Easiest way to put your finger in the air is if it's under 125 lb (an arbitrary ballpark number) it likely won't work in a car. Though your car is tiny...maybe go with a 9 inch forklift motor copy like a FB-4001 (iirc it's 140lb). There are others as well, though they are bigger and heavier. They aren't "free", though.
Thanks, that's helpful. I do also have a LEAF motor, but that has a whole other set of challenges. I was hoping the forklift motor might simplify things, but I'll find something else to put it in. :)
 

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That motor is just a little bit too small - but the lack of a front bearing is a more important reason to ditch it - the bearing in your gearbox will NOT keep the armature centered well enough

Look for a 9 inch motor - but if you can find an 11 inch motor then you can ditch the gearbox completely and go direct drive to the diff

Power ratings - you will be running your motor at about 4 times the rpm in the forklift - this means that the "60 minute" power number can be multiplied by 4
The actual usage in a car - a few seconds before you lift off means that you can further multiply it

I'm putting 40 times the "rated power" through my motor - but I am a wee bit extreme
 

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Fair enough. I was never a very good golfer and don't have much interest any more in the sport. :)

It seems like all of the forklift motors I've seen list what appear to be pretty low numbers for power. And, since the manufacturers don't publish data sheets or detailed specs, it's hard to do the math, but a lot of people have figured this out empirically.

So, here's what I think I've understood from the elder EV builders who've come before (please feel free to disabuse me): The output KW field on the plate is the maximum sustained power it can output for 60 minutes straight (hence the S2 designation on the plate) without forfeiting the cost of a new motor. Most cars only require peak power while accelerating, and the motor can be driven well past this for short interval (10-15 seconds).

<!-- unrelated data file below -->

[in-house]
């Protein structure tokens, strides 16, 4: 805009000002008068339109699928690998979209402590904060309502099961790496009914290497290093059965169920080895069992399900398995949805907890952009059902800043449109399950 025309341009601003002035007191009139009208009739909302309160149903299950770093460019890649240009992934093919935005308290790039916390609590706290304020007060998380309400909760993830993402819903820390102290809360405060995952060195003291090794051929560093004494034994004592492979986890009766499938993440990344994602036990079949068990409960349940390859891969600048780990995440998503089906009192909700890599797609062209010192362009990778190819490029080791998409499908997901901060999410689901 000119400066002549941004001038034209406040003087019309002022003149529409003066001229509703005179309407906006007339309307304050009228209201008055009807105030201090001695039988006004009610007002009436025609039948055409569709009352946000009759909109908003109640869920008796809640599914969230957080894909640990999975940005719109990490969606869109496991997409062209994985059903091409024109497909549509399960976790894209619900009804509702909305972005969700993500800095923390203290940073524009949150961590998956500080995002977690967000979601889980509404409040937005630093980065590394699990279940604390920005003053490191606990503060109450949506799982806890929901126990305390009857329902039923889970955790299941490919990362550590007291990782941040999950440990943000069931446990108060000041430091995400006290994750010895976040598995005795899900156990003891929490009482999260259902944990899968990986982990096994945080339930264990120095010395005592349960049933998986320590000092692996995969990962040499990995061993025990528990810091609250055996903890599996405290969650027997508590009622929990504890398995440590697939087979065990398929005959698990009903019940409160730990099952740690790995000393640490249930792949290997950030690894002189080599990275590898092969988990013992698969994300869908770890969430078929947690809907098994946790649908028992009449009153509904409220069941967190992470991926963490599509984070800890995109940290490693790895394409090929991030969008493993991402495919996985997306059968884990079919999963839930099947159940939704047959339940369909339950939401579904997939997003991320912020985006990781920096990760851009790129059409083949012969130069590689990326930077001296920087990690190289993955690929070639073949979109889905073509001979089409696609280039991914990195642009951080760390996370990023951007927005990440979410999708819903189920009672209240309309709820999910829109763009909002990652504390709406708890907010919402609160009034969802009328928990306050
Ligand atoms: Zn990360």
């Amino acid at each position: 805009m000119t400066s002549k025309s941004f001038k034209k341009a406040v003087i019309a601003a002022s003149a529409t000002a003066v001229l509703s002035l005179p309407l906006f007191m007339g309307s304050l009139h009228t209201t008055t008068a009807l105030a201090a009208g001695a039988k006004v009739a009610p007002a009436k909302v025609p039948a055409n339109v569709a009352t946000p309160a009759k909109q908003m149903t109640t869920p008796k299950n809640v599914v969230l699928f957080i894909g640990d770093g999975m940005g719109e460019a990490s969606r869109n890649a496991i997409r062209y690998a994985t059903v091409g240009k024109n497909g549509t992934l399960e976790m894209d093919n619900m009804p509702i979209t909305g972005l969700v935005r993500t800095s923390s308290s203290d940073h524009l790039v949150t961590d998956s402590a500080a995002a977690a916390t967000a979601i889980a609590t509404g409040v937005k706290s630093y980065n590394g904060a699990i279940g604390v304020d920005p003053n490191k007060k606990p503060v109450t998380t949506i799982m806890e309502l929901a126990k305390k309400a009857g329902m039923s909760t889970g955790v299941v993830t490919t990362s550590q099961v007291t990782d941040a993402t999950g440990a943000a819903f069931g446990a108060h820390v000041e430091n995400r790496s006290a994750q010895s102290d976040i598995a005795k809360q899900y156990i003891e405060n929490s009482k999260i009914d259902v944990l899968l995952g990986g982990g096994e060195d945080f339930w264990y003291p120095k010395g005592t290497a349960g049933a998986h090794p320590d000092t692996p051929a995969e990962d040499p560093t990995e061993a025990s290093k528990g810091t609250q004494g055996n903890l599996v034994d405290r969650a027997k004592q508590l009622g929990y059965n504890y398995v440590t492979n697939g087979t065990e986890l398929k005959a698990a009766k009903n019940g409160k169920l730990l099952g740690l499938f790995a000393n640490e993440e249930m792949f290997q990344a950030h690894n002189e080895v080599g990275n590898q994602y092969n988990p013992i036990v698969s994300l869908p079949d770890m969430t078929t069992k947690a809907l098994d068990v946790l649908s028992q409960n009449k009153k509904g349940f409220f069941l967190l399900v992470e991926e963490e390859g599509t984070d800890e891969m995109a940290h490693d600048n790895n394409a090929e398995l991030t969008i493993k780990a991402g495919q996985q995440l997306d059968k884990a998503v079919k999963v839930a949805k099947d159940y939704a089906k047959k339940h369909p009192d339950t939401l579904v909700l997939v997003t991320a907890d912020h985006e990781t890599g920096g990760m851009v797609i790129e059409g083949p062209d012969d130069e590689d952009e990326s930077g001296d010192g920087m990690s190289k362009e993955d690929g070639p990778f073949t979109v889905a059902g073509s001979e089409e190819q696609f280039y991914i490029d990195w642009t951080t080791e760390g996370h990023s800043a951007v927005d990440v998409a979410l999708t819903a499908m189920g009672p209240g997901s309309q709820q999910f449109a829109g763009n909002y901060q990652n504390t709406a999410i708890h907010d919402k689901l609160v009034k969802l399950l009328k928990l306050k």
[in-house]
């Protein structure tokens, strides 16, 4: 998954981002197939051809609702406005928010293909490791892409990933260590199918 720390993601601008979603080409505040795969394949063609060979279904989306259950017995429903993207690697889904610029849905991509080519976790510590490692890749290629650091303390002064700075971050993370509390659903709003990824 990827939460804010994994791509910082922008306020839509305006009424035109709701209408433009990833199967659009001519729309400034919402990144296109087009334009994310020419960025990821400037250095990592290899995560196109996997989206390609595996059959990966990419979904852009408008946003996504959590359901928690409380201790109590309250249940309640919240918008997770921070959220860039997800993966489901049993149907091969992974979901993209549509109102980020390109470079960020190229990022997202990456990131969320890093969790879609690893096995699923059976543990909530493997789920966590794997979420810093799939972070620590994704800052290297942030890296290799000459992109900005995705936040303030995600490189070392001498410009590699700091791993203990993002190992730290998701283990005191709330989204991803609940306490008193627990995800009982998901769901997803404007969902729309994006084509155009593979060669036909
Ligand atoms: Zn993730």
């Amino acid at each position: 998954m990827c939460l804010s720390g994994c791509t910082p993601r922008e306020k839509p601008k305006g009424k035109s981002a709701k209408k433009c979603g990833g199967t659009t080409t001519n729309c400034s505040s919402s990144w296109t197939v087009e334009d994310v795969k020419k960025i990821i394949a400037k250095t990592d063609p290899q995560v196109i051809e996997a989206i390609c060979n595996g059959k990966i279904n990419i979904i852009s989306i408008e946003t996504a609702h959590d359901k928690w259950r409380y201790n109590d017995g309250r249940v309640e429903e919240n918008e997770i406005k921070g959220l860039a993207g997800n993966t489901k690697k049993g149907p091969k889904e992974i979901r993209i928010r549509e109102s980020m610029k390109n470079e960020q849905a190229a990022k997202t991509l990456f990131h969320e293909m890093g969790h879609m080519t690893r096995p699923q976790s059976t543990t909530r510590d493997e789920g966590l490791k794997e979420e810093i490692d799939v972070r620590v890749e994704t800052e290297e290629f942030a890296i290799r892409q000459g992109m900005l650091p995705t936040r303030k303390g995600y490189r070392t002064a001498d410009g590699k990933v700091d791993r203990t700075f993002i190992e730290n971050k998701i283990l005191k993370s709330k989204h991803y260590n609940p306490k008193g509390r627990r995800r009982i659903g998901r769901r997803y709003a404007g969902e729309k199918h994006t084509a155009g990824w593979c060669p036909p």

However, it sounds like what you are saying is that this is the absolute maximum power the motor will drive at a given voltage based on its series resistance and inductance/Kv, in which case, yeah, pbbbbbbth. (n)

If that is the case, what should I be looking for on the motor plate? The stock ICE motor in this car is ~90hp, which would be 67 kw. I haven't seen anything near that on any forklift motor plates.
I am also trying to work out what I am supposed to look for in a motor to power a 1000kg car...
 

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I am also trying to work out what I am supposed to look for in a motor to power a 1000kg car...
First answer is a question: what performance do you require? Is this golf cart speeds on a school property, do you need to do 6 seconds in the quarter mile, or somewhere in the middle?

Traditionally, one grabbed a used 11" diameter main series wound drive from a salvaged forklift, but that was before bldc.
 

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First answer is a question: what performance do you require? Is this golf cart speeds on a school property, do you need to do 6 seconds in the quarter mile, or somewhere in the middle?

Traditionally, one grabbed a used 11" diameter main series wound drive from a salvaged forklift, but that was before bldc.
I just need it to do 60-80kmh for 5 hours, every 2 weeks...